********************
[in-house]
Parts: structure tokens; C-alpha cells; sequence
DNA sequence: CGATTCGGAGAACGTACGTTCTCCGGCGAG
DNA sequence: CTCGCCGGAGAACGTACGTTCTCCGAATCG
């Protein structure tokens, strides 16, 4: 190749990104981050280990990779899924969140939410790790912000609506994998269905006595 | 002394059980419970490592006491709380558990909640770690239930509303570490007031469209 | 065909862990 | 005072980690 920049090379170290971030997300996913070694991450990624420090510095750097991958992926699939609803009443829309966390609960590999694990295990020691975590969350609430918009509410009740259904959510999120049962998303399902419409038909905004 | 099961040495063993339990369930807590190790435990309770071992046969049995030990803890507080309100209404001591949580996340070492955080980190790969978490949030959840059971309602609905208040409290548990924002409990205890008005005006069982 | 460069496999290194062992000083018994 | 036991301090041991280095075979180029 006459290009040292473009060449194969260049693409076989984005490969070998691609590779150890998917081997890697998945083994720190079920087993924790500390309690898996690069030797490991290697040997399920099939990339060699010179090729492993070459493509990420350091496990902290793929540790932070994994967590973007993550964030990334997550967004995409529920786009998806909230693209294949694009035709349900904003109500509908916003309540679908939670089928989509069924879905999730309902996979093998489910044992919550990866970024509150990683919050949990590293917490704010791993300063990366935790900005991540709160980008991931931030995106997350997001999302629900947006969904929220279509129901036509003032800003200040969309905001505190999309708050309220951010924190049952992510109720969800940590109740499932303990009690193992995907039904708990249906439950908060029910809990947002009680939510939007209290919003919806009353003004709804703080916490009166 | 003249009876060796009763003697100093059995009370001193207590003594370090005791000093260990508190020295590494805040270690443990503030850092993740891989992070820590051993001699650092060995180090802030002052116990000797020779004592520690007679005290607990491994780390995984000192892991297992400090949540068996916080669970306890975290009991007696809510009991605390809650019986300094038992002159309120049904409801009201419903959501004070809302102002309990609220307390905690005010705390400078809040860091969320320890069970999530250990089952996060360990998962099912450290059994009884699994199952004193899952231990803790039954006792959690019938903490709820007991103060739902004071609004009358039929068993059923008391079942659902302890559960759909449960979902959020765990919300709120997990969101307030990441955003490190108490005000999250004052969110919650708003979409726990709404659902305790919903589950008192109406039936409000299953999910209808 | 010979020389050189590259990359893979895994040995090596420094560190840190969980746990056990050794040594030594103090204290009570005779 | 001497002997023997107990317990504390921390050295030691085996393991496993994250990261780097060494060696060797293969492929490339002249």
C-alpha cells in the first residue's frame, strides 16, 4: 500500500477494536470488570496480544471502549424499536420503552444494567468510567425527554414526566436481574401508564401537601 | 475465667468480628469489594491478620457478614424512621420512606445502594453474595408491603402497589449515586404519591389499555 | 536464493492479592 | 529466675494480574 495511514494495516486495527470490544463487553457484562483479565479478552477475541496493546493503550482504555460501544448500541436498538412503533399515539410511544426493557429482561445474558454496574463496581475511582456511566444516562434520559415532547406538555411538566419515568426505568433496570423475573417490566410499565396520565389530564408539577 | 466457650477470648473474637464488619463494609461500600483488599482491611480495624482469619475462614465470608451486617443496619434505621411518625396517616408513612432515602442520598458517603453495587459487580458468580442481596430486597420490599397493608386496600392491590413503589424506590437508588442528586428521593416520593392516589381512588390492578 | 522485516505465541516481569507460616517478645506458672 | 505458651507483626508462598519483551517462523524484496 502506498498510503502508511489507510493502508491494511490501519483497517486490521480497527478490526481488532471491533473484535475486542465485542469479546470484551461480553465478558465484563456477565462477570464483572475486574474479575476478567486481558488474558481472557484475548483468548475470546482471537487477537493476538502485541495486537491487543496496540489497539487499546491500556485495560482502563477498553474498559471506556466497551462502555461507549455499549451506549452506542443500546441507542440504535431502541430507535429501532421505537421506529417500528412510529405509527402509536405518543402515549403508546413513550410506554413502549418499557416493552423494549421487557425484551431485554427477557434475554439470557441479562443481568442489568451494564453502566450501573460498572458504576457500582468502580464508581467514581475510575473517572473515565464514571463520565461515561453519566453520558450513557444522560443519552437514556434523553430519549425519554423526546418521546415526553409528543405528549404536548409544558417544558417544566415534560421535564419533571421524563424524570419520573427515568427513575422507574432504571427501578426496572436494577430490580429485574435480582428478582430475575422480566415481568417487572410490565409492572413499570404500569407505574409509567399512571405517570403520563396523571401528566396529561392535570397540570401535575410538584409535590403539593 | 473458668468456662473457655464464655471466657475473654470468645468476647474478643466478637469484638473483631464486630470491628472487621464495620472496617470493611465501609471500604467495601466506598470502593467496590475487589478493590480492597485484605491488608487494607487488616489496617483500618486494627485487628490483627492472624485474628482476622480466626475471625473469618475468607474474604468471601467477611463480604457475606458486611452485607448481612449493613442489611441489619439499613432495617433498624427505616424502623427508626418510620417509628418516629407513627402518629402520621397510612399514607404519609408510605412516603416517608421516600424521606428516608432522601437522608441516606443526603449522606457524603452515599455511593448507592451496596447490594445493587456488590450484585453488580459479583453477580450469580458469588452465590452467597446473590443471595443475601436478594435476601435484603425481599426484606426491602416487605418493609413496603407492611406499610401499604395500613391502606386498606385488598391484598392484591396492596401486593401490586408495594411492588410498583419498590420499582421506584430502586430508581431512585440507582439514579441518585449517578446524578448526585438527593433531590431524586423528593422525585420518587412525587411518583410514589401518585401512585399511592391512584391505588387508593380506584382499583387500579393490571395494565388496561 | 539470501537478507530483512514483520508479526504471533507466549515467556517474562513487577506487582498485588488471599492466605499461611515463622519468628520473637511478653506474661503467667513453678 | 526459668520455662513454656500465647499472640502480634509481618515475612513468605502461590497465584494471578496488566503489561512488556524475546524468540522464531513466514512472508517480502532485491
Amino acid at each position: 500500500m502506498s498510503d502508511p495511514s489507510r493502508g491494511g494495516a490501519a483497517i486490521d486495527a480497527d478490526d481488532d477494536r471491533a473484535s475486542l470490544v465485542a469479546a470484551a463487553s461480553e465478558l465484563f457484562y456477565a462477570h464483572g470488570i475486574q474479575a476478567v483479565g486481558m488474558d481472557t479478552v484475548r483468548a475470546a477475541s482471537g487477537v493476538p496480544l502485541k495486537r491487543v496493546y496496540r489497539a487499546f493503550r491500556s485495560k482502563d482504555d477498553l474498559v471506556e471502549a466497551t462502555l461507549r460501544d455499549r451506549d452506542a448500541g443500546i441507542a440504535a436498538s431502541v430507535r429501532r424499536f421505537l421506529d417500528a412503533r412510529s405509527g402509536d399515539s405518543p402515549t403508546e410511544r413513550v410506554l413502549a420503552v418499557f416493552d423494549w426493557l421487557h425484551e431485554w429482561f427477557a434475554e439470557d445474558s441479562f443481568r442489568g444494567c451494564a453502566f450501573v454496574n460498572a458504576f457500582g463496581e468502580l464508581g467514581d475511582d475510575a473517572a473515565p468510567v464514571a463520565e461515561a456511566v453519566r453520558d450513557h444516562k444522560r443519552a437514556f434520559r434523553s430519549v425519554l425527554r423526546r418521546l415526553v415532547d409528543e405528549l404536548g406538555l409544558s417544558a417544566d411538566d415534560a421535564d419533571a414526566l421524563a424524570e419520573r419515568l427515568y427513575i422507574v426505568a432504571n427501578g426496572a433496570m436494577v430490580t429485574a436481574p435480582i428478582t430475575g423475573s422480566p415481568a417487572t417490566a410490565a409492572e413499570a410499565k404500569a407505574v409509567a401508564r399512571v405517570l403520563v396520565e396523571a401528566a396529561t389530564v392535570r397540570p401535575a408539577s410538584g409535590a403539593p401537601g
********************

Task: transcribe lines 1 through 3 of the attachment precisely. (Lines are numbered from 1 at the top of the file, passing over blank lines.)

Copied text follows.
[in-house]
Parts: structure tokens; C-alpha cells; sequence
DNA sequence: CGATTCGGAGAACGTACGTTCTCCGGCGAG